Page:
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No evidence of bacterial symbionts influencing host specificity in Aphis gossypii Glover (Hemiptera: Aphididae)

Citation

Wang, Yongmo et al. (2022), No evidence of bacterial symbionts influencing host specificity in Aphis gossypii Glover (Hemiptera: Aphididae), Dryad, Dataset, https://doi.org/10.5061/dryad.fxpnvx0v9

Abstract

The cotton-melon aphid, Aphis gossypii Glover, is a polyphagous insect pest with many host-specialized biotypes, such as Cucurbitaceae- and Malvaceae-specialized (CU and MA) biotype. Bacterial symbionts were reported to determine host range in some aphids. Whether this is the case in A. gossypii remains unknown. Here, we tested host specificity of CU and MA biotype and compared host specificity between wingless and winged morph within the same biotype, and analyzed the composition of bacterial symbionts. The reproduction of CU and MA biotype reduced by 66.67% and 82.79% respectively on non-native hosts, compared with that on native hosts. The composition of bacterial symbionts was not significantly different between CU and MA biotype, with Buchnera abundance >95% in both biotypes. While, winged morph produced significantly more nymphs than wingless morph on non-native hosts, and Buchnera abundance in winged morph was only about 10% of that in wingless morph. There seemed to be a relationship between Buchnera abundance and host specificity. We regulated Buchnera abundance by temperature and antibiotics, but did not find that low Buchnera abundance resulted in high reproduction on non-native hosts. We conclude that host specificity of A. gossypii is not controlled by specific bacterial symbionts or by Buchnera abundance.

Methods

Bacterial symbionts of Cucurbitaceae- and Malvaceae-specialized biotype (CU and MA biotype) were analyzed by 16S rRNA gene sequencing. To obtain aphids of the same age, aphids of CU and MA biotype were cultured on detached cucumber and cotton leaves in Petri dishes, respectively. Ten wingless adults were introduced into each Petri dish to give birth to nymphs and removed 24 h late. The nymphs were cultured in an artificial climate chamber at 20 ± 2 °C with a 16L:8D photoperiod, and developed into new wingless adults in 6 d. The wingless adults were extracted for DNA using a universal DNA extraction kit (Takara, Japan) according to the manufacturer’s protocol after surface sterilization in 75% ethanol for 30 s. The final DNA concentration and purification were determined using a NanoDrop 2000 spectrophotometer (Thermo Scientific, Wilmington, USA), and DNA quality was checked by running a 1% agarose gel electrophoresis. The V3-V4 hypervariable regions of the bacterial 16S rRNA gene were amplified with primers 341F (5′- CCTAYGGGRBGCASCAG -3′) and 806R (5′- GGACTACNNGGGTATCTAAT -3′) using the GeneAmp 9700 thermal cycler PCR system (Applied Biosystems, Foster City, USA). The resulting PCR products were extracted from a 2% agarose gel and further purified using the AxyPrep™ DNA Gel Extraction Kit (Axygen Biosciences, Union City, USA) and quantified using QuantiFluor™-ST Fluorometer (Promega, Madison, USA). Purified amplicons were pooled in equimolar quantities and paired-end sequenced (2×250) using the Illumina HiSeq 2500 System (Illumina, San Diego, USA). Raw FASTQ files were demultiplexed, quality-filtered using Trimmomatic, and merged using FLASH software (http://cbcb.umd.edu/software/flash). Operational taxonomic units (OTUs) were constructed to estimate the diversity of bacterial symbionts.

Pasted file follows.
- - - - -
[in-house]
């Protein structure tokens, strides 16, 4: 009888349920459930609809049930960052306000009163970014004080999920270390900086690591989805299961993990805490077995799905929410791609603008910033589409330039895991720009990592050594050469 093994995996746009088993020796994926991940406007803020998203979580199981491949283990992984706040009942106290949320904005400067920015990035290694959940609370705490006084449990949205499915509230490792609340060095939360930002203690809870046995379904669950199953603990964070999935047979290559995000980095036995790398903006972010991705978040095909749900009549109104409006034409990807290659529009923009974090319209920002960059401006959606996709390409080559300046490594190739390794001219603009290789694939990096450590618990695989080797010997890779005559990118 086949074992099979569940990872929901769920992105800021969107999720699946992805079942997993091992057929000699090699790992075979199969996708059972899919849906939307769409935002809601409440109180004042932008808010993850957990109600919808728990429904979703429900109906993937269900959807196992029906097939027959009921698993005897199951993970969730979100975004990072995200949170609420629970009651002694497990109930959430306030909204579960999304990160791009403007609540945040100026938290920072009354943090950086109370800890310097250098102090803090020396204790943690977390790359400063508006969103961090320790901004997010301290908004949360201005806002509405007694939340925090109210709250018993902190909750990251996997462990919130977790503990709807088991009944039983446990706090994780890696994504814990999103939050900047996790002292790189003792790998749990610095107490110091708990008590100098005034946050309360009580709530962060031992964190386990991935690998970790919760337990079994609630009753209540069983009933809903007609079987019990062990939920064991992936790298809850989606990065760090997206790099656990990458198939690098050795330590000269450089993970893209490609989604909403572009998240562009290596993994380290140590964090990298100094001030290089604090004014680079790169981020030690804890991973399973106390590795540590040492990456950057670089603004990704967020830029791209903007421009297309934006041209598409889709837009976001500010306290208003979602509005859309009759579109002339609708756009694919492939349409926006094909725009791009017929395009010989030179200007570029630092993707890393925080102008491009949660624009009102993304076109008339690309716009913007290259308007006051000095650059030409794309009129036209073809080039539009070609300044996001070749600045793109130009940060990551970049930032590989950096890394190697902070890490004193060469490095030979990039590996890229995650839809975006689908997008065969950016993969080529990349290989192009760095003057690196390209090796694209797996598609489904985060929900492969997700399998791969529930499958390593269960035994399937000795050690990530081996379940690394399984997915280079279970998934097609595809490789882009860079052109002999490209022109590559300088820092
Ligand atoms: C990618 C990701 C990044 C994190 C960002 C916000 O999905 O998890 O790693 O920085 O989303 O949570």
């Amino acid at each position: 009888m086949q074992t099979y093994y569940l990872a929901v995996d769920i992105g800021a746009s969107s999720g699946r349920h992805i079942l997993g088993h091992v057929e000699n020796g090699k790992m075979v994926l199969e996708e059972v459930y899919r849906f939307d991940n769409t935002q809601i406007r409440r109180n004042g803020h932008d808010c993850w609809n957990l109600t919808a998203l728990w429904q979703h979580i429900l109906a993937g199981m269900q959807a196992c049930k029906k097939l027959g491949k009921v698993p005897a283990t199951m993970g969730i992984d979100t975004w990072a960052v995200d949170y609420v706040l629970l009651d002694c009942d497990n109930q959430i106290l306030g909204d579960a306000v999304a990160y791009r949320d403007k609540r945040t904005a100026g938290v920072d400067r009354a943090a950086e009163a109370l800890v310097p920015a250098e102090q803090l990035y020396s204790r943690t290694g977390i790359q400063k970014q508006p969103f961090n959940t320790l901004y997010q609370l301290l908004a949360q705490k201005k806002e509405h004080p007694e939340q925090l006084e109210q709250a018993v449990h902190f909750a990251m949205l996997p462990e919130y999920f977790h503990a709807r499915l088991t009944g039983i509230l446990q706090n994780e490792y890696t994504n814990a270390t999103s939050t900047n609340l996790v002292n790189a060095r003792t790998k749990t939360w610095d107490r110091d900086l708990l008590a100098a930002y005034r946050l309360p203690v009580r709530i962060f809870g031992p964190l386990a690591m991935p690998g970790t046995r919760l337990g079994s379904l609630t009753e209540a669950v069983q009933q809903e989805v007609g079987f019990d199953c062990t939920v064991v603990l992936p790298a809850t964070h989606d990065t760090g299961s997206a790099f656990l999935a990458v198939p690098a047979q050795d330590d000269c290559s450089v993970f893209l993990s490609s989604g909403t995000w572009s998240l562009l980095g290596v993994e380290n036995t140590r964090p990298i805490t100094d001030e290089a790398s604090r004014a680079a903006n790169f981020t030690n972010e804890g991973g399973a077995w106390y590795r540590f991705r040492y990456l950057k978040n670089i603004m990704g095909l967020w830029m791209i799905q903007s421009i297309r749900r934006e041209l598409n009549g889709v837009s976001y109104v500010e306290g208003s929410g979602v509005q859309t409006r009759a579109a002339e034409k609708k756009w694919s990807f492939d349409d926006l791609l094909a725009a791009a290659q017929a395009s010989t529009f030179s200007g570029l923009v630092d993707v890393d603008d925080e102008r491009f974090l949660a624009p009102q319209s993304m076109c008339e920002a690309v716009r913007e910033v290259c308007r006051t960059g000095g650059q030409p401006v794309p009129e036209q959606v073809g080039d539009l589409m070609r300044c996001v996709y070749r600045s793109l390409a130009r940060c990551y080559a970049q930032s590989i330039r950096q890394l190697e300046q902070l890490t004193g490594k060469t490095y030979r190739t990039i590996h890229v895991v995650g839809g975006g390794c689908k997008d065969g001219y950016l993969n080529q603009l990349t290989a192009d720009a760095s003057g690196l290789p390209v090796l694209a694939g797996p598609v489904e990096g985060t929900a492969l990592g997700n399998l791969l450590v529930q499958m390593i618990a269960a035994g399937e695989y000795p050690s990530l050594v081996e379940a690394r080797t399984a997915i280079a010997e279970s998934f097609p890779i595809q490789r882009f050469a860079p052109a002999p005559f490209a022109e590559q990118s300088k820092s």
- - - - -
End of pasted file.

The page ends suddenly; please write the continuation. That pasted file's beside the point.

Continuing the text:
Funding

National Key Research and Development Project, Award: 2019YFD1002102

National GMO Breeding Projects of China, Award: 2016ZX08012005-004